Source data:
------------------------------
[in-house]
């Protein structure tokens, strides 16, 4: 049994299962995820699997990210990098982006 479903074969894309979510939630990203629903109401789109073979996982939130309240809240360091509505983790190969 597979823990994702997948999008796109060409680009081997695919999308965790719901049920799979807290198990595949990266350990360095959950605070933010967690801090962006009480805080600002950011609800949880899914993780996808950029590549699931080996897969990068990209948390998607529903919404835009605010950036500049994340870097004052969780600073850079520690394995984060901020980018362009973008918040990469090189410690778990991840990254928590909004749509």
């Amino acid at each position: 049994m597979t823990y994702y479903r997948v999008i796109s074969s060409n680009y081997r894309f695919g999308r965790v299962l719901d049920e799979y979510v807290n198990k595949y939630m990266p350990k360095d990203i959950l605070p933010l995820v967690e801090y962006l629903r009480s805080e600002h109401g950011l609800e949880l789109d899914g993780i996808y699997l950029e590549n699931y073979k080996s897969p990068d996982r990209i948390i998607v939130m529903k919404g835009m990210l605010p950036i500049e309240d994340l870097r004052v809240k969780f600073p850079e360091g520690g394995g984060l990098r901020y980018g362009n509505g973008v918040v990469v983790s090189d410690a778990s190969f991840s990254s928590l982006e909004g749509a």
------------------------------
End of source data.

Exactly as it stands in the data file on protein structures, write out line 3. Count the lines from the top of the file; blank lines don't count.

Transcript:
């Amino acid at each position: 049994m597979t823990y994702y479903r997948v999008i796109s074969s060409n680009y081997r894309f695919g999308r965790v299962l719901d049920e799979y979510v807290n198990k595949y939630m990266p350990k360095d990203i959950l605070p933010l995820v967690e801090y962006l629903r009480s805080e600002h109401g950011l609800e949880l789109d899914g993780i996808y699997l950029e590549n699931y073979k080996s897969p990068d996982r990209i948390i998607v939130m529903k919404g835009m990210l605010p950036i500049e309240d994340l870097r004052v809240k969780f600073p850079e360091g520690g394995g984060l990098r901020y980018g362009n509505g973008v918040v990469v983790s090189d410690a778990s190969f991840s990254s928590l982006e909004g749509a």